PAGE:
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Ancel Keys in the 1950s published the famous Seven Countries Study, which tied saturated fat intake to heart disease (among other findings). Critics claim that he hand-picked data from countries to fit his hypothesis. From wikipedia:

Critics of the Seven Countries Study (like Gary Taubes) say, "Keys chose seven countries he knew in advance would support his hypothesis." If Gary Taubes is correct, then Ancel Keys provides researchers with little to no valuable clinical information.

And from the Big Fat Lies documentary:

Keys had reliable data from 22 countries, and the results were all over the place. from 1:08

Is there any evidence that Ancel Keys cherry-picked the data for his study?

NOTE: I'm not asking whether his conclusion(s) are accurate, nor am I asking about the other claims made in the video. I'm not interested in discussing the merits (or lackthereof) of low-fat diets, etc.

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    You show praiseworthy restraint by focussing just on the missing data question. Worth an upvote. Hope you don't mind my edit of your title to make it more noticeable. – matt_black Oct 12 '13 at 12:16
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    If someone wants to do the effort to look this up, I know the information is out there in reliable sources. Just from memory, the story is that originally the seven countries study was all the data. Later he did a different study that included a lot more countries and found that it contradicted the hypothesis from the first one. It wasn't intentional cherry picking, but also the newer one was not publicized and the policies had already been put in motion based on the study with less data. – Matt Oct 14 '13 at 19:18
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The question above is a little confused mixing claims about Ancel Keys' 7 countries study which he organised, and his 6 (22) countries study. These studies are commonly confused.

The 6 (22) countries study was one he authored himself and presented in 1953 at a symposium at Mt. Sinai Hospital, New York City. Some of the work came from field work done in Europe 1951-1952 when he was a Senior Fullbright Fellow headquartered at Magdalen College, Oxford, and other data came from research grants from the National Heart Institute, and the National Dairy Council, Chicago.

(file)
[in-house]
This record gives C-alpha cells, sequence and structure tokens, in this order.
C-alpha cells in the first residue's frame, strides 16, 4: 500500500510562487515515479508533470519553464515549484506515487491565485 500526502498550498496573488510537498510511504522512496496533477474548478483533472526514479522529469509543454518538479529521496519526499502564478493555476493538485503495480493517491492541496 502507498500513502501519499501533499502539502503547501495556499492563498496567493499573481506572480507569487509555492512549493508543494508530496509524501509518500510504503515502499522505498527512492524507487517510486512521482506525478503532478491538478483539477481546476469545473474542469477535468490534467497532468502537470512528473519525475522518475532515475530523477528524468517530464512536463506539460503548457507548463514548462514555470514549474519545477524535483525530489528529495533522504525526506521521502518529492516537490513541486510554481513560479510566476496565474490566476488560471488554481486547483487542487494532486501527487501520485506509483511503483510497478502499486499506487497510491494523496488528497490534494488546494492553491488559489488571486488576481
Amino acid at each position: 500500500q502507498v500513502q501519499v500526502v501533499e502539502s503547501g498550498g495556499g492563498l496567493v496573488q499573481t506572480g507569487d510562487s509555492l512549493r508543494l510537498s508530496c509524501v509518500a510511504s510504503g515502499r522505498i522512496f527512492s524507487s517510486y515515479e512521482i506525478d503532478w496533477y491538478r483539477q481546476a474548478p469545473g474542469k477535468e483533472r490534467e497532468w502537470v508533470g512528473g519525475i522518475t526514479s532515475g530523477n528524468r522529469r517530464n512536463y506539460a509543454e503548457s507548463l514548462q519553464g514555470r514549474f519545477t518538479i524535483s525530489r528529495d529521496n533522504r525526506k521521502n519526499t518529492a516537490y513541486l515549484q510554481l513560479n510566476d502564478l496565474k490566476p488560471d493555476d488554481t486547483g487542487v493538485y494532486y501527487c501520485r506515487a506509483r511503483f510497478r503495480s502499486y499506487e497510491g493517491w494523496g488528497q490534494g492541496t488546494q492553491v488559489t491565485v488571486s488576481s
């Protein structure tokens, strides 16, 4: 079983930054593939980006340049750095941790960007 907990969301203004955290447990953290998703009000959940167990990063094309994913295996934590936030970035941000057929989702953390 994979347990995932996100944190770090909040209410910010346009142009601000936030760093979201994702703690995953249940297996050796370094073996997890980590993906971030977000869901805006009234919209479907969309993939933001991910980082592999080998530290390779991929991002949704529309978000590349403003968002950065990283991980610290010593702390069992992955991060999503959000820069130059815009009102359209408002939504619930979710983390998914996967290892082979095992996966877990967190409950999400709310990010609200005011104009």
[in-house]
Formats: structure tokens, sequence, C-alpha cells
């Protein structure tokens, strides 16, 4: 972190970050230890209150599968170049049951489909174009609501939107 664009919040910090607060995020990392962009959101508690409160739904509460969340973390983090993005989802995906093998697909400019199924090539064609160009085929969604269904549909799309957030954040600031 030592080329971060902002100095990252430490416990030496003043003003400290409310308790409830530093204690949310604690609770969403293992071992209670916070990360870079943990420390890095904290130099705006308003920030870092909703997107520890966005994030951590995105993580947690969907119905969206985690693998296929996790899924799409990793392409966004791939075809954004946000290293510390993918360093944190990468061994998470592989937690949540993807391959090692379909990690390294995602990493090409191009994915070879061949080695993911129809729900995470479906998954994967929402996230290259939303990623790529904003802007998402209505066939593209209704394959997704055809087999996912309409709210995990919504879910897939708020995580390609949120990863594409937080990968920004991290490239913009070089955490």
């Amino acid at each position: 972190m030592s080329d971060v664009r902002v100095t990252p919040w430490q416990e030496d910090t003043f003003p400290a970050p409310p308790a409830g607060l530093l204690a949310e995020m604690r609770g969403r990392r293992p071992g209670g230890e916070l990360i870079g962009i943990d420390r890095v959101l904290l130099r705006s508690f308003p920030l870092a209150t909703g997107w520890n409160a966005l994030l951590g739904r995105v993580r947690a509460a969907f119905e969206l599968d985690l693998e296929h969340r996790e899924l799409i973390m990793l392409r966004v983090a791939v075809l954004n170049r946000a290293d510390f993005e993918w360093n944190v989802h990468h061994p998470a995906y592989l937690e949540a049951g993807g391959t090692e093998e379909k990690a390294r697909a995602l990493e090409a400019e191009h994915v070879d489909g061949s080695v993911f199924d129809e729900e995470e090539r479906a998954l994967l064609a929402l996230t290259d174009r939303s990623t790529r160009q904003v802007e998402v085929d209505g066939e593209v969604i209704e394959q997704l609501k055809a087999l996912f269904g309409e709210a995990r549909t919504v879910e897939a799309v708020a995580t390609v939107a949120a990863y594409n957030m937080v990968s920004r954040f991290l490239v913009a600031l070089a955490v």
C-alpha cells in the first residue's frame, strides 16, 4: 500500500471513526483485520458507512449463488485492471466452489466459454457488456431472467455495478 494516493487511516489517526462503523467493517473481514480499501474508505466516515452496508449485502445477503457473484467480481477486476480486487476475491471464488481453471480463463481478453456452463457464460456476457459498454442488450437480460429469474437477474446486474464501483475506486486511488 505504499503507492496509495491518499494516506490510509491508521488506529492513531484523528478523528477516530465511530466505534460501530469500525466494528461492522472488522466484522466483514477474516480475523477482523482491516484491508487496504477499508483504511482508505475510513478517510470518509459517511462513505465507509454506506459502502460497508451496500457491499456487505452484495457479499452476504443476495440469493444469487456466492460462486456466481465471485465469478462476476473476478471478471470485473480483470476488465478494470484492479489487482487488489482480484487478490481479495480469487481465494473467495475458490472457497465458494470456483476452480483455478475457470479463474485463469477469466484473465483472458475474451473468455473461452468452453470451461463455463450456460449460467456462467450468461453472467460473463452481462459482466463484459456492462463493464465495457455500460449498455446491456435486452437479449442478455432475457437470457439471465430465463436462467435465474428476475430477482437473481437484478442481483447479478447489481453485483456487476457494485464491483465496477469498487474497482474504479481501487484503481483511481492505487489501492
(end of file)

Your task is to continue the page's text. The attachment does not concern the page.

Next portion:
In the paper he describes his methods and he discusses the validity of death certification. He excludes

Western Germany, and Finland because of major population shifts and other effects from the war, and Iceland, Luxembourg and some colonies, and semi-independent states with very small populations.

In the paper, he clearly states that

So far it has been possible to get fully comparable dietary and vital statistics data from 6 countries.

Now if you look at his graph together with Uffe Ravnskov's right hand graph where the claim of cherry picking is made. Ravnskov includes data for all 22 countries for mortality data and consumption of total fat ( not saturated fat as is stated in the question ) which was collected by Yurushalamy & Hilleboe ( using different sources from Keys ).

6 countries graph

You now have a chance to see the data for the countries he dropped. Mexico's (14) data was notoriously unreliable, and appears to go against the trend. But note that Finland (7) is also dropped where the relationship appears to be even stronger (the numbering seems wrong for the countries). So, this is very odd cherry picking that removes data that both supports and weakens the hypothesis. And it is clear that the relationship still is present even if you include the data which was considered by Keys to be unreliable or not comparable, or where the diets were not considered different enough to include.

The 7 countries study was a totally different beast. This was a multicenter prospective long term study which started in 1957: